BB: It’s by behavior. Clients who trust their advisor follow the advisor’s advice. There are a lot of people who call themselves financial advisors and I laugh and say, “Well, do your clients do whatever you tell them to do?” And they’ll say, “Some of them.” And I’ll say, “Those are the people who you really are their advisor, because the nature of being an advisor is people follow your advice. If they are not following your advice, I’ve got news for you: You are not their advisor. If you were, they would be following your advice.”

We have five very clear behavioral measurements of whether or not a client really trusts you as their advisor. The first thing is that they will hire you to write a plan. Real financial advisors create plans and then implement from the plans. Salespeople tend to match products to needs. So the first thing you do, if you have a high-trust relationship, is say, “We need to create a plan.” Whether you charge a fee for the plan or not, I’m not hung up on that. The point is that a real financial advisor will first do a plan. If your clients trust you, they will agree that a plan should be created.

The second thing they’ll do is they will give you all of their money. They will consolidate all their stuff with you. I hear this all the time: “Bill, seniors with a lot of money, they don’t do that. They have it in three or four places.” I say, “That’s because they don’t trust any one of the places enough to consolidate it. If they really trusted any of you, they would consolidate it.”

The third thing they’ll do is, we call it, ignore financial pornography. What that means is that they are not coming to you saying, “I read this in Money magazine. What do you think about that?” “My buddy who I played golf with last Tuesday said annuities are terrible and that nobody should ever be in annuities because of some reason.” When your clients really trust you, they don’t question your advice. I’m not saying they don’t have an occasional question about it, but I mean questioning it like, “I don’t know if that’s really right” or “I read this article.” They are not influenced by Suze Orman on TV; they are not influenced by what they read in the Wall Street Journal. They may hear it and they may ask a question, but they are not influenced enough to say, “Hey, I read an article in Money magazine that contradicts what you said, so maybe you are full of it.”

SMA: The fourth thing?
BB: So the fourth thing that they’ll do is – I mentioned this earlier, but I prefer it in this sequence – they’ll follow your advice. When you tell them that they need to change their asset allocation, when you tell them that their estate planning needs to be adjusted this way, when you tell them that they need to meet with their estate planning attorney and get their trust updated or get their wills changed to get medical directives, they do what you tell them to do. There is an accountability element to the relationship. There is a leadership element to the relationship. If you are dealing with seniors, chances are your clients are older than you. One of the reasons I believe I was successful at an early age is because I expected people to do what I told them to do. I didn’t care if you were 70 and I didn’t care if you had hundreds of millions or tens of millions. All of my clients had more life experience and more money than I had. I didn’t see any point in giving any advice if it wasn’t going to be followed, and I told them that. My point for financial advisors is this: If you don’t have the kind of conviction where you expect people to follow your advice, get out of the business.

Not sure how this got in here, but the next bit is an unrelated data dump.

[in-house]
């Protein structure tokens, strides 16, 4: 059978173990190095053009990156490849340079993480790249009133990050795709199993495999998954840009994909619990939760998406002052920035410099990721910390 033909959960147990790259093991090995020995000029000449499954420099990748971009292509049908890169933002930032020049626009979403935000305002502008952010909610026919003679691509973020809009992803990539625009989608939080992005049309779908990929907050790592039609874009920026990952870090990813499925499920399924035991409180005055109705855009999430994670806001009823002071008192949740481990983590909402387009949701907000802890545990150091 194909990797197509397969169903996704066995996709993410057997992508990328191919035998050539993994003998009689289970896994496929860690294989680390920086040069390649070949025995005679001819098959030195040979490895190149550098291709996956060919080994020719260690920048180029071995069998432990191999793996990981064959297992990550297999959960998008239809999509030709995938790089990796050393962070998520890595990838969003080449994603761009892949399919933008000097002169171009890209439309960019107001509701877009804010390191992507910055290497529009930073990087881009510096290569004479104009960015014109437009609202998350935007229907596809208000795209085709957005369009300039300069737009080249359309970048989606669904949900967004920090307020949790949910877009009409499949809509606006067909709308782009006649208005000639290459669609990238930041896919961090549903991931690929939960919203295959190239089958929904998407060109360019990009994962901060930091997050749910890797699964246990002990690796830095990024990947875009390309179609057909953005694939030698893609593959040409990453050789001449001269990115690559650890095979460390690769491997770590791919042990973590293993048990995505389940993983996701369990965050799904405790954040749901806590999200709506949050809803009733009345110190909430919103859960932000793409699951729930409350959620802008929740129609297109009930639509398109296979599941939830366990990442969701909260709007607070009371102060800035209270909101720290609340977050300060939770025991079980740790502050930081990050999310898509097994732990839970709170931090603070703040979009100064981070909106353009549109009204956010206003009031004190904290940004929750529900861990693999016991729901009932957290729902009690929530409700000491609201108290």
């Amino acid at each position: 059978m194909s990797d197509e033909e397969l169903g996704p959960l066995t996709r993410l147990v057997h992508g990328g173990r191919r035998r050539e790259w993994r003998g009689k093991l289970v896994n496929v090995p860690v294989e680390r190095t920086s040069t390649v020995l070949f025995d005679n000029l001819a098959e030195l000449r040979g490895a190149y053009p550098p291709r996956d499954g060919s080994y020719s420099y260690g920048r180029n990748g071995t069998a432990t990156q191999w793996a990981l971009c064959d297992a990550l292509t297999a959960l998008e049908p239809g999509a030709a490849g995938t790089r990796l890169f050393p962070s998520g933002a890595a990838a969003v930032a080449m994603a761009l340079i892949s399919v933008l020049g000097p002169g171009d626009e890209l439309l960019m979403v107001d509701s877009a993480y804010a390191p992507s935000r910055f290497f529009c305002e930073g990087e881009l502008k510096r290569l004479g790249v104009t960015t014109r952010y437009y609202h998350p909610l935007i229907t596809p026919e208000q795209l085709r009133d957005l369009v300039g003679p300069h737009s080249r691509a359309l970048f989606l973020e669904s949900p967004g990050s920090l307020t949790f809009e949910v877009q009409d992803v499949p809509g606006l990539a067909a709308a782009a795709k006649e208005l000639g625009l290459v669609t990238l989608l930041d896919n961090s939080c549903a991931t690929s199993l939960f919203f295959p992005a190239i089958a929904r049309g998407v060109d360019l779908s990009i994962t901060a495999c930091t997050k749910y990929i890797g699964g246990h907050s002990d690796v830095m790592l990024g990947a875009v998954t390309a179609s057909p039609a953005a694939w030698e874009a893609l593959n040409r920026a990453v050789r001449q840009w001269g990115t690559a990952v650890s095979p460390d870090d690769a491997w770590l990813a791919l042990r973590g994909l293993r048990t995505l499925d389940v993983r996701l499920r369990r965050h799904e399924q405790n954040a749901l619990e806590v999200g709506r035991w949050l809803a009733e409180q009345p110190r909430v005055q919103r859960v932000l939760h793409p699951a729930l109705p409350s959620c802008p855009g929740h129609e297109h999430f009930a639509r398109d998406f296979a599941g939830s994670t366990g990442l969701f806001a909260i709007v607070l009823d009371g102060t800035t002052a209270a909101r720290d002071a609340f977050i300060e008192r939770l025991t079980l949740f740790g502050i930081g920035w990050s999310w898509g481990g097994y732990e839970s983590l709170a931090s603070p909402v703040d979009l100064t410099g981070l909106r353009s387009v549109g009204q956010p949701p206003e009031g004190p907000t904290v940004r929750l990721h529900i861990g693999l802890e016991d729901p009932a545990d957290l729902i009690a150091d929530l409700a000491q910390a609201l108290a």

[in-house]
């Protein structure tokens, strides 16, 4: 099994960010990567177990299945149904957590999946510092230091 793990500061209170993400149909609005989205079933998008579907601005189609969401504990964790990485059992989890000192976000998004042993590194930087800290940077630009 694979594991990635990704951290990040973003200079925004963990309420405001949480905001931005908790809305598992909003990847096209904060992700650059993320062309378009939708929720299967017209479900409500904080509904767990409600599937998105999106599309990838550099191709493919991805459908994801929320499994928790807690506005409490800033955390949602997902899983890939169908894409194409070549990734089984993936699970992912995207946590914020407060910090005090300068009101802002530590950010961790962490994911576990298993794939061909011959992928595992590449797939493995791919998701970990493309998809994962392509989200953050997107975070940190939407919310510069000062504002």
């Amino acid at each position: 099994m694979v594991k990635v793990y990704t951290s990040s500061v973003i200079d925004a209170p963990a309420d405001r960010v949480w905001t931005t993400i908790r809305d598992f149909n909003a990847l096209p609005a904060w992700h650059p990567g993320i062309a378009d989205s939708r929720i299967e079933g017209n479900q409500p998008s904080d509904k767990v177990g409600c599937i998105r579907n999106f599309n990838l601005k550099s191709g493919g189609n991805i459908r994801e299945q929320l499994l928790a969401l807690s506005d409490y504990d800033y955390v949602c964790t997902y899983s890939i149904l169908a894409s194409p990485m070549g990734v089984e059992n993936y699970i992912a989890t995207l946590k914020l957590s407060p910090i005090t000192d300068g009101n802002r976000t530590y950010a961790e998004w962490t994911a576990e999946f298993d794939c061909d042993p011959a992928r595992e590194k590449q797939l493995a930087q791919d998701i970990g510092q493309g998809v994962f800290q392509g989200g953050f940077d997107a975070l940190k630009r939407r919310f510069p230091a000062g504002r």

The fifth thing is they’ll refer you, if they really trust you. I think it actually takes a higher level of trust to refer somebody to their friends than it does to do business with you directly.

SMA: Is there anything that can be mistaken for trust?
BB: People often refer to trust and rapport as though they are synonymous. There is a big difference between being liked and being trusted. Just because you’ve got these friendly relationships with your clients, that doesn’t mean they trust you. When we coach and train advisors, the first thing we have them do is apply the values of the financial planning method to their existing clients. Often, they’ll give us a little push back about that. The advisors will say, “I already have great relationships with all these people.” We say, “Fine, consider it practice. You have good relationships, consider it practice.” If you go to our Web site or talk to one of our accountability coaches and read all the testimonials about the work we do, it is amazing how frequently they say, “You know, I thought I knew where all the money was. Not only did I not know where all the money was, but I had the small chunk. I had $500,000 and they had $3 million five other places. I could’ve sworn I knew where it all was.” It’s this thinking that we have a nice relationship and we’re friendly and we’re buddies, and it is confusing rapport with trust. If they really trust you, you will discover maybe the relationship wasn’t quite what you thought. Not that it was bad. It’s just not trust. SMA: Is there anything you’d like to close with?
BB: What we didn’t talk about is how it is all about them [the clients].

SMA: That’s the theme of your latest book, correct?
BB: It’s a book that I wrote specifically about listening. That’s why I called it that. It’s an important theme. I kind of alluded to it. Whenever you go into a meeting, the objective has to be, before you go into the meeting, to suspend your own agenda. No matter how broke you are, no matter how desperate you are for a client, no matter how huge this client might be, it’s remembering that no single client will ever make or break your career. It just won’t. You’ve got to go in and say that the purpose of this meeting isn’t to get a client. That’s the problem with a lot of sales techniques. It forces you to think about your own objective. The purpose of this meeting is to help somebody. It’s to make a difference. If it turns out that the two of you can do business together, fine. If it turns out the two of you can’t, or shouldn’t, for whatever reason, that’s OK, too. It’s really getting into the mindset that it’s all about them. The beauty of that mindset is that people with that mindset do a lot more business than people with the mindset that says, “Boy, I really need to close a sale here today.” In the aggregate, more of the people you meet will trust you. They will give you all their money. They will refer you. It will be a much better relationship when you truly suspend your own agenda, and I am fully aware of how difficult that is to do. But that’s still my advice.